Last year, the South Stokes football team made school history. The Sauras won their first football playoff game ever, defeating Lake Norman Charter, 35-26.
With 18 seniors on his current roster, head coach Jonathan Frasher has good reason to feel confident about his team’s chances of making a deep run in the state 1A playoffs this fall. But the Sauras have already faced a good deal of adversity and the regular season doesn’t begin until Friday night.
On Aug. 11, Frasher announced that senior quarterback Danny Smith had been lost for the season due to a stress fracture in his lower back. Frasher also confirmed that Jaron Withers, a standout on last year’s squad, had transferred to another school over the summer.
“We’re not the deepest team, especially at [the quarterback] position,” Frasher said. “Anytime you lose your starting quarterback, that hurts. [Junior] J.J. Davis has stepped up and done a good job. We’re just trying to keep him safe and keep him from injury.”
Frasher said Davis will start under center when the Sauras travel to West Wilkes for their season opener Friday night. Game time is set for 7:30 p.m.
Despite the setbacks, Frasher said he feels optimistic the Sauras can take the next step in their quest to become an elite football team. Frasher derives his optimism from the leadership displayed by South’s seniors, including All-State linebacker Zack Singleton.
“It’s not just Zack — Justin Rogers, he’s a little quieter than Zack but he does the same thing,” Frasher said. “Danny Smith, even though he’s done for the year, he’s like that. Aaron Pentasuglia — he’s a spark plug. He’s a captain and all of my captains are like that. I’m going to rely on all of them.”
Upon hearing the news of Smith’s injury, Singleton said he and the other team captains wouldn’t allow their teammates to hang their heads. Instead, South’s players have made a collective decision to rally around their fallen teammate.
“Our motto is ‘Do it for [No.] 2,’” Singleton said. “Every time I feel tired and feel like quitting and taking a play off, I think about what [Smith] would do. He’d get back up, be right behind me and keep pushing me. That’s one of the things that’s motivating me this year and it’s motivating this team.”
Singleton said Frasher’s positive influence on the team can be felt at every drill in practice, every weight room session, and every voluntary summer workout.
“Coach Frasher has taught us how to take it game by game,” Singleton said. “We know the main priority right now is West Wilkes — that’s the only game that’s really guaranteed to us right now. That’s the only game we’re focused on as a team.”
And it will take laser-like focus if South Stokes hopes to nail down Frasher’s offensive and defensive schemes while getting enough work on fundamentals in its abbreviated fall practice schedule.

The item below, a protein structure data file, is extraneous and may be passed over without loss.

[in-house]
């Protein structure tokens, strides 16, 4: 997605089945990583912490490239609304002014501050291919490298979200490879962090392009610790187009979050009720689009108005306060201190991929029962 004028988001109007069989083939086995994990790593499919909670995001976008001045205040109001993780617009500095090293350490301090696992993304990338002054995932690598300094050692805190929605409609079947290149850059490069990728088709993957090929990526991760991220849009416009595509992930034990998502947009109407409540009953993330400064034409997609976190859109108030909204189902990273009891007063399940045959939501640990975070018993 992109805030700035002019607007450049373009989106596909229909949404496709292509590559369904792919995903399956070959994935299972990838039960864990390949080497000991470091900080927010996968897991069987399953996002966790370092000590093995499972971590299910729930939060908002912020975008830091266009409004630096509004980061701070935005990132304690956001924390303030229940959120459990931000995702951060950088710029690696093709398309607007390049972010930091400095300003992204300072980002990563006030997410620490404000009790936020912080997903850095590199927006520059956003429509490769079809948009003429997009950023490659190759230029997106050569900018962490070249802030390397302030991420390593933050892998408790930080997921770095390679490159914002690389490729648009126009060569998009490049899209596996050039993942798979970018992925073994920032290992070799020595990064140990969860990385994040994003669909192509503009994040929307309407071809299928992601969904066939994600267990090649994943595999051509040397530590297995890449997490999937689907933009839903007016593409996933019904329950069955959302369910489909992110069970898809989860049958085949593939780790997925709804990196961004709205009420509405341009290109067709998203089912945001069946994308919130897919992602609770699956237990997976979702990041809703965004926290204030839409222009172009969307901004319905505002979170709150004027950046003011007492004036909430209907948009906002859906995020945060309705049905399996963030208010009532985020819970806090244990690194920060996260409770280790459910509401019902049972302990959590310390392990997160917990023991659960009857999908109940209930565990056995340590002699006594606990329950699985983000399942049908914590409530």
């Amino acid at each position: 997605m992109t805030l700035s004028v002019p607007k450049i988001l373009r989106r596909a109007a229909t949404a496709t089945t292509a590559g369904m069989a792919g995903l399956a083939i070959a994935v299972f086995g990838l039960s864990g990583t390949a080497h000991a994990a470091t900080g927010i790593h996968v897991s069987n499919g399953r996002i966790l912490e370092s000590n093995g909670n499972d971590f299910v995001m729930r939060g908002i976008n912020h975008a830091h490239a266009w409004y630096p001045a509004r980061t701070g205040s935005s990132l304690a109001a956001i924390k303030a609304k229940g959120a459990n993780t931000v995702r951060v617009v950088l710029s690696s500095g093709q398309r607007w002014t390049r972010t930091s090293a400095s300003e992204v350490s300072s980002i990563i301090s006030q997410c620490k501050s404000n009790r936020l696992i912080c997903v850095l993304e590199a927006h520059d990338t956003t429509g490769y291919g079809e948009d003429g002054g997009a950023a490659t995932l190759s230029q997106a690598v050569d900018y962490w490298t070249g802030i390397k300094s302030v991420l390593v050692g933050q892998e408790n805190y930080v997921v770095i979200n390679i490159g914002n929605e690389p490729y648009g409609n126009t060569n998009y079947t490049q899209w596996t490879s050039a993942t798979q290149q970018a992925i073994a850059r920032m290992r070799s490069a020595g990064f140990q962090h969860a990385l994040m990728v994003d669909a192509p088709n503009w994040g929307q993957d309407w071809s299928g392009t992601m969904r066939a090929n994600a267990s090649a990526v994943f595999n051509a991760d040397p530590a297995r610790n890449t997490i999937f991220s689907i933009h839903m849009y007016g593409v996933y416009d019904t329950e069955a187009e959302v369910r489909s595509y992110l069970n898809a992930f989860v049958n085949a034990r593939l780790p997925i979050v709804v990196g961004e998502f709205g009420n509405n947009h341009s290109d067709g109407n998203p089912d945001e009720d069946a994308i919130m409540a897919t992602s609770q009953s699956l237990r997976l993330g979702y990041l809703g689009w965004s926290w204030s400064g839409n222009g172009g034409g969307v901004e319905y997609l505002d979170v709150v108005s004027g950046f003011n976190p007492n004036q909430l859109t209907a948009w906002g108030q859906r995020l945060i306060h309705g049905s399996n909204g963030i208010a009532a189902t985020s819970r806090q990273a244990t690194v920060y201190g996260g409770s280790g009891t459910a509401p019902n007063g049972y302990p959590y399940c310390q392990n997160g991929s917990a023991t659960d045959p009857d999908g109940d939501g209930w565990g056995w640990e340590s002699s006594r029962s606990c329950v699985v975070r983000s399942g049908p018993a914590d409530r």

“We have the shortest preseason of any of the football preseasons,” Frasher observed. “We basically get two weeks to get ready for the first game. The pros play [four] preseason games and they’re professionals. College [teams] get a month [to prepare]. I wish we had a lot longer.”
Despite the time crunch, Frasher said South’s players are making steady progress.
“We’re going to drill the fundamentals every day and the concepts — I think they’ve picked them up every day,” he said. “We’re always going to have adjustments to make, but our next step is going up to West Wilkes and getting a W.”
Singleton said he believes this year’s team can exceed everyone’s expectations.
“This year’s team is a lot different than the past couple of years,” he said. “Last year, we had a couple of [seniors] who led by example but we didn’t have vocal leadership. This year, we have vocal leaders. In practice, we’re always getting on [teammates] trying to push them to go forward in practice.”
South’s players are now holding one another accountable for their actions, and that phenomenon did not begin on the first day of fall practice, Singleton said. For example, South’s offseason workout sessions had unparalleled participation.
“The energy in the weightroom was amazing — the bar did not stop moving and that was one of our goals,” Singleton said.
The next step for South Stokes is to defeat West Wilkes, but transforming the program, the school and the community is the ultimate goal, Singleton said.
“We’ve been trying to change the attitude around the school,” he said. “At this school and around the world, everyone settles for average and that’s what we’re trying to change. We’re trying to achieve more than what we thought we could — trying to push more, be above average and be great. You’ve got to do the little things to be great and that’s one of the things we’re trying to change as a program, as a school, as a community.”